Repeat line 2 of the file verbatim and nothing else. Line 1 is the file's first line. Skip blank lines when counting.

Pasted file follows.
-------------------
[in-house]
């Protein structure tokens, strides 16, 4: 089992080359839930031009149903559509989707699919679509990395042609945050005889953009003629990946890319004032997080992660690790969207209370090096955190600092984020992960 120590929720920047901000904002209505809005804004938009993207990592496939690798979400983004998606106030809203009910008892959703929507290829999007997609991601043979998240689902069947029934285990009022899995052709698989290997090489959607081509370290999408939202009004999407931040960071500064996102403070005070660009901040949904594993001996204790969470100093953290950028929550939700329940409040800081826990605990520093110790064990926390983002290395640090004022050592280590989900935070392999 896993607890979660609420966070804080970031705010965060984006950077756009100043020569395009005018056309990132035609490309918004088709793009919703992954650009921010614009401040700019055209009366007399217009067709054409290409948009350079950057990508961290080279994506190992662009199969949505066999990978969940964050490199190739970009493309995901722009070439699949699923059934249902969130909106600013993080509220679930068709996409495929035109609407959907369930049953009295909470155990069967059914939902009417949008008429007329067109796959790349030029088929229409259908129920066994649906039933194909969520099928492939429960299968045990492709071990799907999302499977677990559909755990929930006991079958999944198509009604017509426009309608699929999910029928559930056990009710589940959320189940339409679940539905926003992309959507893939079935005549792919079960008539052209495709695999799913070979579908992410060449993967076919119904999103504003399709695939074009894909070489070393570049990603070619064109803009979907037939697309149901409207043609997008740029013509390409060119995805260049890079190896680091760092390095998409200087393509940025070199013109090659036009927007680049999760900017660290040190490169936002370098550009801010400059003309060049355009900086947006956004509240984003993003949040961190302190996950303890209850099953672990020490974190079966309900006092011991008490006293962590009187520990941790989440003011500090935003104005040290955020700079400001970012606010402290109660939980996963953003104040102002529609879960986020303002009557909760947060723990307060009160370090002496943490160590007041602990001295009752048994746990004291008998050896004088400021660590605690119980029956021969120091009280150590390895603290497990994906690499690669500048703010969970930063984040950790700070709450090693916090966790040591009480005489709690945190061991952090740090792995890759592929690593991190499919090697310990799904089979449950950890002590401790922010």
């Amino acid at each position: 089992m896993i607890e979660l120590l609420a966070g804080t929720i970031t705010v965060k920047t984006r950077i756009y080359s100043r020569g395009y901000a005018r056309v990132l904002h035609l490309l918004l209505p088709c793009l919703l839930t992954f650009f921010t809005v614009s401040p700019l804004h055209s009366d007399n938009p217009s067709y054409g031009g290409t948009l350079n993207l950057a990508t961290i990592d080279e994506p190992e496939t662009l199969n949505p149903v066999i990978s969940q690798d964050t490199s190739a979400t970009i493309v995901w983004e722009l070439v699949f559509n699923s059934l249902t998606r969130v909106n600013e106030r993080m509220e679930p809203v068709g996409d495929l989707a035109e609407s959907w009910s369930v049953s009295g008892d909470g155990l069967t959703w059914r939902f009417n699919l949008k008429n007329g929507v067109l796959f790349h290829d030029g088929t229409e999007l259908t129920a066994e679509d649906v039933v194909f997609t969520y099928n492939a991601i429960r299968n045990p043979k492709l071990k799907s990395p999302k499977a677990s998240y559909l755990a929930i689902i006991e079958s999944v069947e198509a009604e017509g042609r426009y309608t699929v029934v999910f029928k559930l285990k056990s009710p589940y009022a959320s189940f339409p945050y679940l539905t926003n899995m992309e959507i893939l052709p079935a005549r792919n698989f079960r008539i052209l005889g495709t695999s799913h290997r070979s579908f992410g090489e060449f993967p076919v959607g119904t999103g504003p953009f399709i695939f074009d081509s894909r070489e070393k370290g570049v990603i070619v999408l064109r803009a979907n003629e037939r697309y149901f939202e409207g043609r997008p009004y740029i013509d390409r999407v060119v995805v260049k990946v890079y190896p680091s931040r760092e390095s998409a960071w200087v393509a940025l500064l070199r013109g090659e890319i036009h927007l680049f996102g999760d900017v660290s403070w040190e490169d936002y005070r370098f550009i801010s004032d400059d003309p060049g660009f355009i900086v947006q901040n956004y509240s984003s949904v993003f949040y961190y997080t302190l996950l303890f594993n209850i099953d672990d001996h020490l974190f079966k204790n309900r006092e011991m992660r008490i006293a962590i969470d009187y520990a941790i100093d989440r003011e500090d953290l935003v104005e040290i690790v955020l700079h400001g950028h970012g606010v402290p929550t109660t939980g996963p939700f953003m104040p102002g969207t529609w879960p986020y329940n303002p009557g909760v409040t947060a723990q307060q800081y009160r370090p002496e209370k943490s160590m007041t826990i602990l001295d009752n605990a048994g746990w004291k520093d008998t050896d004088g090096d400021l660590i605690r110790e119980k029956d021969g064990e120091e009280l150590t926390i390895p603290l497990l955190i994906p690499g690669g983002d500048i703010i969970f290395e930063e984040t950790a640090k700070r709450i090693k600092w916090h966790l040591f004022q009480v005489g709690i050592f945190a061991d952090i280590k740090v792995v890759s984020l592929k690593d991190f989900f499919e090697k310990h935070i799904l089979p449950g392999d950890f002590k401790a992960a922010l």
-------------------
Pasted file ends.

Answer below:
């Protein structure tokens, strides 16, 4: 089992080359839930031009149903559509989707699919679509990395042609945050005889953009003629990946890319004032997080992660690790969207209370090096955190600092984020992960 120590929720920047901000904002209505809005804004938009993207990592496939690798979400983004998606106030809203009910008892959703929507290829999007997609991601043979998240689902069947029934285990009022899995052709698989290997090489959607081509370290999408939202009004999407931040960071500064996102403070005070660009901040949904594993001996204790969470100093953290950028929550939700329940409040800081826990605990520093110790064990926390983002290395640090004022050592280590989900935070392999 896993607890979660609420966070804080970031705010965060984006950077756009100043020569395009005018056309990132035609490309918004088709793009919703992954650009921010614009401040700019055209009366007399217009067709054409290409948009350079950057990508961290080279994506190992662009199969949505066999990978969940964050490199190739970009493309995901722009070439699949699923059934249902969130909106600013993080509220679930068709996409495929035109609407959907369930049953009295909470155990069967059914939902009417949008008429007329067109796959790349030029088929229409259908129920066994649906039933194909969520099928492939429960299968045990492709071990799907999302499977677990559909755990929930006991079958999944198509009604017509426009309608699929999910029928559930056990009710589940959320189940339409679940539905926003992309959507893939079935005549792919079960008539052209495709695999799913070979579908992410060449993967076919119904999103504003399709695939074009894909070489070393570049990603070619064109803009979907037939697309149901409207043609997008740029013509390409060119995805260049890079190896680091760092390095998409200087393509940025070199013109090659036009927007680049999760900017660290040190490169936002370098550009801010400059003309060049355009900086947006956004509240984003993003949040961190302190996950303890209850099953672990020490974190079966309900006092011991008490006293962590009187520990941790989440003011500090935003104005040290955020700079400001970012606010402290109660939980996963953003104040102002529609879960986020303002009557909760947060723990307060009160370090002496943490160590007041602990001295009752048994746990004291008998050896004088400021660590605690119980029956021969120091009280150590390895603290497990994906690499690669500048703010969970930063984040950790700070709450090693916090966790040591009480005489709690945190061991952090740090792995890759592929690593991190499919090697310990799904089979449950950890002590401790922010």